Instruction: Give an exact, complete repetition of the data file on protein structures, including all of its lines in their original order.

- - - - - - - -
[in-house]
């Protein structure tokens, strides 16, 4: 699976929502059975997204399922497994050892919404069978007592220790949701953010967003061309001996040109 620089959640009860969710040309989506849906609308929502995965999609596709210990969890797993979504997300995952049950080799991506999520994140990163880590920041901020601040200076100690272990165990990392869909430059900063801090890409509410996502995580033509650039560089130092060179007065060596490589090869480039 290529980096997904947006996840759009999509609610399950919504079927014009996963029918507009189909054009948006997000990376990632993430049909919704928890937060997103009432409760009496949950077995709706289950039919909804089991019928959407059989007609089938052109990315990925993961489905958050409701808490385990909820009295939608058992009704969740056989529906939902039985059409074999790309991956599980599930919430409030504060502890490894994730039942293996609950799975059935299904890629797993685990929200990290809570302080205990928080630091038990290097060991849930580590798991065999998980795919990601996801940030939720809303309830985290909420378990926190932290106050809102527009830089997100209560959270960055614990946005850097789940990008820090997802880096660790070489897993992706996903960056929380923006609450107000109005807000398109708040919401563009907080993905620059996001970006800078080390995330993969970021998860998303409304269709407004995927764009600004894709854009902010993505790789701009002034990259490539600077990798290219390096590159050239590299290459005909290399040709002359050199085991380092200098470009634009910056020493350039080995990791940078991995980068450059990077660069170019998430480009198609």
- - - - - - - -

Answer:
[in-house]
């Protein structure tokens, strides 16, 4: 699976929502059975997204399922497994050892919404069978007592220790949701953010967003061309001996040109 620089959640009860969710040309989506849906609308929502995965999609596709210990969890797993979504997300995952049950080799991506999520994140990163880590920041901020601040200076100690272990165990990392869909430059900063801090890409509410996502995580033509650039560089130092060179007065060596490589090869480039 290529980096997904947006996840759009999509609610399950919504079927014009996963029918507009189909054009948006997000990376990632993430049909919704928890937060997103009432409760009496949950077995709706289950039919909804089991019928959407059989007609089938052109990315990925993961489905958050409701808490385990909820009295939608058992009704969740056989529906939902039985059409074999790309991956599980599930919430409030504060502890490894994730039942293996609950799975059935299904890629797993685990929200990290809570302080205990928080630091038990290097060991849930580590798991065999998980795919990601996801940030939720809303309830985290909420378990926190932290106050809102527009830089997100209560959270960055614990946005850097789940990008820090997802880096660790070489897993992706996903960056929380923006609450107000109005807000398109708040919401563009907080993905620059996001970006800078080390995330993969970021998860998303409304269709407004995927764009600004894709854009902010993505790789701009002034990259490539600077990798290219390096590159050239590299290459005909290399040709002359050199085991380092200098470009634009910056020493350039080995990791940078991995980068450059990077660069170019998430480009198609």